Showing posts with label cottage in Scotland. Show all posts
Showing posts with label cottage in Scotland. Show all posts

Early Spring - too warm too soon!


I love my springtime clutter here in this 200 year old house. It has been unusually warm and sunny here for a couple of weeks, and that means that when the weather changes, as it is going to do later on this week, and becomes much much colder - with frosts too - the incautious blossoms will be nipped. 

Currently wondering if I can cover the beautiful magnolia stellata with something to protect it. At least the very old apple tree at the bottom of the garden is always very careful and bides its time! 

Roses and Writing: Perseverance Pays


I seem to be writing a lot of posts about roses just now, but they really have been spectacular this year here in Scotland! 

About twenty five years ago - perhaps a little more - we had an expedition to beautiful Holker Hall with good friends. That's a picture of our respective kids, before they became all grown up - Charlie and Lucy. 

They had got candy canes from the gift shop and were busy sucking away at them to turn them into sharp points, so that they could duel with them, as far as I remember! 

It was at Holker that I first saw how rambling roses could be grown into trees and how beautiful they looked. So the following year, I managed to buy a couple of suitably tall ramblers from David Austin Roses: Paul's Himalayan Musk, and another called Rosa Felipes Kiftsgate. 

It was ambitious, but we do have a handful of quite tall trees in our cottage garden.

Paul's Himalayan Musk took off right away. It was a few years before it was properly established, but look at it now. 

Kiftsgate was different though. It grew a bit, and then seemed to get some kind of fungus. I cut it back and left it alone. It grew again, but not much. And to be honest, I kind of forgot about it. It had been planted in a little shrubbery, with a gorgeous holly tree that grew taller every year. Sometimes I would see a few flowers, and sometimes I would trim back a bit of the resulting growth. Often I would think I should get rid of it, but then I would forget and just leave it to its own devices. The slightly chaotic shrubbery with holly, honeysuckle, spiraea and philadelphus, provides great cover for the smaller birds in summer and winter alike, so we trim it back a little, but otherwise leave it alone.  

Cue forward to this year, which has been a bumper year for roses of all kinds. The Himalayan Musk had flowered and mostly died back by last week, when I was standing beside the holly tree and suddenly noticed that here and there were clutches of rosebuds. Lots and lots and lots of them. 

Quietly and without fuss, Kiftsgate has clambered up and through the bigger branches of the holly tree - and here it is, twenty five years later, flowering beautifully and almost reaching the top of the holly. When I walk down the garden at night, I can smell the gorgeous scent of it. I can see it from my window as I type this.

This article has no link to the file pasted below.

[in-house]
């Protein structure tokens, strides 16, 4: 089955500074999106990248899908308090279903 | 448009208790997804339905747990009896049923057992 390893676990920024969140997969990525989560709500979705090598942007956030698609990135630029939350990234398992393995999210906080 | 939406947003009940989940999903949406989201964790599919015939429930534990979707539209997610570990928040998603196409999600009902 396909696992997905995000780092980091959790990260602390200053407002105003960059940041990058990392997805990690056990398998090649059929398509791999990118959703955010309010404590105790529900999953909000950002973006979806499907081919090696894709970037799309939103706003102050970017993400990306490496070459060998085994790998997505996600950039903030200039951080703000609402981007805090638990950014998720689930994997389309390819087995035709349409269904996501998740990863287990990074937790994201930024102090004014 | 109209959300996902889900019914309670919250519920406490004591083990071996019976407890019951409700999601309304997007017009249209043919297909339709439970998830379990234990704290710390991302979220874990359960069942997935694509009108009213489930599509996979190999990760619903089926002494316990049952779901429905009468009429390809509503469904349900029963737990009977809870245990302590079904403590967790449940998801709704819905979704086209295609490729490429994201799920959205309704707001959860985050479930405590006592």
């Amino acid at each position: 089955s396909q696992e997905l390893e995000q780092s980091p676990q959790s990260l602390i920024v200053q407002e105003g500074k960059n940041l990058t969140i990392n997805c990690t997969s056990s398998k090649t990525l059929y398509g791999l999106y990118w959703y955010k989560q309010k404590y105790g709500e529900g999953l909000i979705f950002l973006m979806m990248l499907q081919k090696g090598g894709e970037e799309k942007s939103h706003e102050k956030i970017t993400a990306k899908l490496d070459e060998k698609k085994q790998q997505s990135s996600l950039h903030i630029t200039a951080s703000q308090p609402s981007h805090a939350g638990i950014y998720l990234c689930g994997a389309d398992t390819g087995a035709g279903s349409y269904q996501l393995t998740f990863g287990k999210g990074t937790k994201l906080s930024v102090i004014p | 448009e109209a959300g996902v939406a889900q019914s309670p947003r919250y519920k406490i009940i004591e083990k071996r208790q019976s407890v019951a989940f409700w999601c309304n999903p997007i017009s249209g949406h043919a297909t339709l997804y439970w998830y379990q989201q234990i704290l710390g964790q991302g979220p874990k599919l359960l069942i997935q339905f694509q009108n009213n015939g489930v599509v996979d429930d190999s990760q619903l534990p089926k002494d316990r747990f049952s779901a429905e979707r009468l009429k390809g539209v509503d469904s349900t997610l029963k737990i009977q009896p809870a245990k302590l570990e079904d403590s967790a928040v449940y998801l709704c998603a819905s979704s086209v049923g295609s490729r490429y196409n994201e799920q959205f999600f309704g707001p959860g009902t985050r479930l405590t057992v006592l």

As with writing, sometimes gardening just takes a little time and patience! 

Where do the crows roost at night?

Drawing by Alan Lees 

 The birds in our garden have pretty much kept me sane throughout the past covid infested months. Especially a pair of very large crows - carrion crows, I think - that have become reasonably tame over the summer. At first they would watch me from a distant rooftop and only come down into the garden once I was safely indoors. 

Now they watch me from our own rooftop, and will even come down onto the bird table when I'm still in the garden. A couple of weeks ago when we were taking advantage of the last of the fine weather, sitting outside for a late afternoon glass of wine with our immediate neighbours, they even flew down to have their customary supper from a smaller feeder, with a drink of water from the bird bath afterwards. We carried on talking and they carried on eating, glancing around occasionally to make sure that we were still in friendly mode.

I put out a seed mix for the birds - we have a lot of small birds in this garden: sparrows, tits, robins, wrens, blackbirds and many more, as well as bigger birds like wood pigeons and collar doves. There are covids in plenty: jackdaws on all the roofs, rooks in the trees in the overgrown field at the bottom of the garden, and a pair of magpies that are not very welcome since they do tend to bully the smaller birds. However, there is plenty of cover for the wee ones in this garden, so they should be OK.

The crows are shown a great deal of respect by everyone else. It's fascinating to watch them. They don't seem to be particularly aggressive, but the smaller birds, and even the smaller corvids, always give way to them. 

Very occasionally I'll put out a bit of stale bread. The crows love it, but they will dip it in the bird bath till it's nice and soft, like dunking a biscuit I suppose. Sometimes, with a particularly hard bit of crust, they will leave it in the water for a few moments, eat a bit more seed, and then come back to it. 

What I really want to know though, is where they roost at night? I assume it must be in one of the bigger trees. We have old fashioned hedges and a big viburnum, and I know that's where all the sparrows hang out. The blue tits and the robin commandeer a holly tree. The pigeons take shelter in a tall fir tree, very thick at the top. The jackdaws lurk among the chimney pots.

But I've never managed to see exactly where the crows go to roost. And they're so big that you'd think it would be obvious.